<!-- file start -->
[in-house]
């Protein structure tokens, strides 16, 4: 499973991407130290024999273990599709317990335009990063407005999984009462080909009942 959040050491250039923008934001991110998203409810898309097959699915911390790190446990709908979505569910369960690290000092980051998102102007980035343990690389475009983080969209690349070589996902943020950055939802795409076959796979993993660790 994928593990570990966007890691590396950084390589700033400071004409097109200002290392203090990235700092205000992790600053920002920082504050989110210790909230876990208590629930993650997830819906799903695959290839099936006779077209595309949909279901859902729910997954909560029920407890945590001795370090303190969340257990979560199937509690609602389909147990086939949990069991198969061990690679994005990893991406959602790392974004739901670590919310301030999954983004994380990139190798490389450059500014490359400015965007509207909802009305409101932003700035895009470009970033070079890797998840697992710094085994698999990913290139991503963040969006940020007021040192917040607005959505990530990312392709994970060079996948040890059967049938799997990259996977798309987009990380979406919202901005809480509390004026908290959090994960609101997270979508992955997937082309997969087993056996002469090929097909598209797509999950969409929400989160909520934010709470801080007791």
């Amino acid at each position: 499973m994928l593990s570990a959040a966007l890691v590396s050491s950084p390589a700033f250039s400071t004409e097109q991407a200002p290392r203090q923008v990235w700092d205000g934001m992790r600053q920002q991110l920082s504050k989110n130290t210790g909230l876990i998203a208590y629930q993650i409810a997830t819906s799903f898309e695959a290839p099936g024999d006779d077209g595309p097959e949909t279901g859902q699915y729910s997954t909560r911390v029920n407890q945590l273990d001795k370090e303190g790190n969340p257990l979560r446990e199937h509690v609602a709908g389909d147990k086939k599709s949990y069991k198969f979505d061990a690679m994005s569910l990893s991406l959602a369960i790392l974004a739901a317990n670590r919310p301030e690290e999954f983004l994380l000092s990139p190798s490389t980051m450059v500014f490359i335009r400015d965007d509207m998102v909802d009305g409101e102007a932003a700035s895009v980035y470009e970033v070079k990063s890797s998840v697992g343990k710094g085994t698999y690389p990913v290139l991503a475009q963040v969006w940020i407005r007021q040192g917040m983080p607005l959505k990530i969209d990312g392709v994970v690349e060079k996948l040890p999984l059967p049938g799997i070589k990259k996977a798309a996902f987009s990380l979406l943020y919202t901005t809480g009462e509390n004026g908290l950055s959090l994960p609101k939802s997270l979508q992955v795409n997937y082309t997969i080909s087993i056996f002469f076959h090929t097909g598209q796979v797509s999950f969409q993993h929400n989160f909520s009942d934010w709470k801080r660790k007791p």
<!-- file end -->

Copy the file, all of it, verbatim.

[in-house]
């Protein structure tokens, strides 16, 4: 499973991407130290024999273990599709317990335009990063407005999984009462080909009942 959040050491250039923008934001991110998203409810898309097959699915911390790190446990709908979505569910369960690290000092980051998102102007980035343990690389475009983080969209690349070589996902943020950055939802795409076959796979993993660790 994928593990570990966007890691590396950084390589700033400071004409097109200002290392203090990235700092205000992790600053920002920082504050989110210790909230876990208590629930993650997830819906799903695959290839099936006779077209595309949909279901859902729910997954909560029920407890945590001795370090303190969340257990979560199937509690609602389909147990086939949990069991198969061990690679994005990893991406959602790392974004739901670590919310301030999954983004994380990139190798490389450059500014490359400015965007509207909802009305409101932003700035895009470009970033070079890797998840697992710094085994698999990913290139991503963040969006940020007021040192917040607005959505990530990312392709994970060079996948040890059967049938799997990259996977798309987009990380979406919202901005809480509390004026908290959090994960609101997270979508992955997937082309997969087993056996002469090929097909598209797509999950969409929400989160909520934010709470801080007791």
């Amino acid at each position: 499973m994928l593990s570990a959040a966007l890691v590396s050491s950084p390589a700033f250039s400071t004409e097109q991407a200002p290392r203090q923008v990235w700092d205000g934001m992790r600053q920002q991110l920082s504050k989110n130290t210790g909230l876990i998203a208590y629930q993650i409810a997830t819906s799903f898309e695959a290839p099936g024999d006779d077209g595309p097959e949909t279901g859902q699915y729910s997954t909560r911390v029920n407890q945590l273990d001795k370090e303190g790190n969340p257990l979560r446990e199937h509690v609602a709908g389909d147990k086939k599709s949990y069991k198969f979505d061990a690679m994005s569910l990893s991406l959602a369960i790392l974004a739901a317990n670590r919310p301030e690290e999954f983004l994380l000092s990139p190798s490389t980051m450059v500014f490359i335009r400015d965007d509207m998102v909802d009305g409101e102007a932003a700035s895009v980035y470009e970033v070079k990063s890797s998840v697992g343990k710094g085994t698999y690389p990913v290139l991503a475009q963040v969006w940020i407005r007021q040192g917040m983080p607005l959505k990530i969209d990312g392709v994970v690349e060079k996948l040890p999984l059967p049938g799997i070589k990259k996977a798309a996902f987009s990380l979406l943020y919202t901005t809480g009462e509390n004026g908290l950055s959090l994960p609101k939802s997270l979508q992955v795409n997937y082309t997969i080909s087993i056996f002469f076959h090929t097909g598209q796979v797509s999950f969409q993993h929400n989160f909520s009942d934010w709470k801080r660790k007791p």